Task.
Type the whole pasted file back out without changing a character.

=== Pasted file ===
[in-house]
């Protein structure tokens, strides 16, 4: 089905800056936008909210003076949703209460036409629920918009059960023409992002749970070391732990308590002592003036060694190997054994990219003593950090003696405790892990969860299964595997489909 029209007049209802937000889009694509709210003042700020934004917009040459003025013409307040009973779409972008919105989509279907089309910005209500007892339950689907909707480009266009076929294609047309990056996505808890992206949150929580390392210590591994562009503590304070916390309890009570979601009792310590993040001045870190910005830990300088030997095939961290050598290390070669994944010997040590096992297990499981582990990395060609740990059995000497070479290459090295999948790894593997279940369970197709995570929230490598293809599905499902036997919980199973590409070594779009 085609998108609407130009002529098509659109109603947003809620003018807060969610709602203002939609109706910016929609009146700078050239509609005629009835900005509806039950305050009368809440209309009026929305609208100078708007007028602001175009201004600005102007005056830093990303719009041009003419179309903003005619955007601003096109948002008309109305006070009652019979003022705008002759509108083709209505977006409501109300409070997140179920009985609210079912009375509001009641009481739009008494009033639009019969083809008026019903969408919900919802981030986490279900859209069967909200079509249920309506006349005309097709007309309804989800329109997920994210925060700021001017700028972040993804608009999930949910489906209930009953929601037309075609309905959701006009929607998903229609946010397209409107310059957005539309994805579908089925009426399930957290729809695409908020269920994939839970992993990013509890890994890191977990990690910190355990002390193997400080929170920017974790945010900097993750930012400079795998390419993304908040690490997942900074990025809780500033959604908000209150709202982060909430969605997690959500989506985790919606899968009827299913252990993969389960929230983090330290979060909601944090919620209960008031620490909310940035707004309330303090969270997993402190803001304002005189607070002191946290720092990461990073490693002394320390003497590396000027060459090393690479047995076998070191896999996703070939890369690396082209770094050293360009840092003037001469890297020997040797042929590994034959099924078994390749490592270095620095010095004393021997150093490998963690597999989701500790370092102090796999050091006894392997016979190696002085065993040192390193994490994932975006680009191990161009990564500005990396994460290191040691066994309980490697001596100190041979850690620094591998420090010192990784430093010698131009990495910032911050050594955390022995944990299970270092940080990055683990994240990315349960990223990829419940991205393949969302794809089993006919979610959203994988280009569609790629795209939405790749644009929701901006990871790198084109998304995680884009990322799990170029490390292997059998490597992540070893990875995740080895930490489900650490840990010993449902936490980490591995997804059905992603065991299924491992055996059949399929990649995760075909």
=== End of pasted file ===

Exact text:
[in-house]
């Protein structure tokens, strides 16, 4: 089905800056936008909210003076949703209460036409629920918009059960023409992002749970070391732990308590002592003036060694190997054994990219003593950090003696405790892990969860299964595997489909 029209007049209802937000889009694509709210003042700020934004917009040459003025013409307040009973779409972008919105989509279907089309910005209500007892339950689907909707480009266009076929294609047309990056996505808890992206949150929580390392210590591994562009503590304070916390309890009570979601009792310590993040001045870190910005830990300088030997095939961290050598290390070669994944010997040590096992297990499981582990990395060609740990059995000497070479290459090295999948790894593997279940369970197709995570929230490598293809599905499902036997919980199973590409070594779009 085609998108609407130009002529098509659109109603947003809620003018807060969610709602203002939609109706910016929609009146700078050239509609005629009835900005509806039950305050009368809440209309009026929305609208100078708007007028602001175009201004600005102007005056830093990303719009041009003419179309903003005619955007601003096109948002008309109305006070009652019979003022705008002759509108083709209505977006409501109300409070997140179920009985609210079912009375509001009641009481739009008494009033639009019969083809008026019903969408919900919802981030986490279900859209069967909200079509249920309506006349005309097709007309309804989800329109997920994210925060700021001017700028972040993804608009999930949910489906209930009953929601037309075609309905959701006009929607998903229609946010397209409107310059957005539309994805579908089925009426399930957290729809695409908020269920994939839970992993990013509890890994890191977990990690910190355990002390193997400080929170920017974790945010900097993750930012400079795998390419993304908040690490997942900074990025809780500033959604908000209150709202982060909430969605997690959500989506985790919606899968009827299913252990993969389960929230983090330290979060909601944090919620209960008031620490909310940035707004309330303090969270997993402190803001304002005189607070002191946290720092990461990073490693002394320390003497590396000027060459090393690479047995076998070191896999996703070939890369690396082209770094050293360009840092003037001469890297020997040797042929590994034959099924078994390749490592270095620095010095004393021997150093490998963690597999989701500790370092102090796999050091006894392997016979190696002085065993040192390193994490994932975006680009191990161009990564500005990396994460290191040691066994309980490697001596100190041979850690620094591998420090010192990784430093010698131009990495910032911050050594955390022995944990299970270092940080990055683990994240990315349960990223990829419940991205393949969302794809089993006919979610959203994988280009569609790629795209939405790749644009929701901006990871790198084109998304995680884009990322799990170029490390292997059998490597992540070893990875995740080895930490489900650490840990010993449902936490980490591995997804059905992603065991299924491992055996059949399929990649995760075909």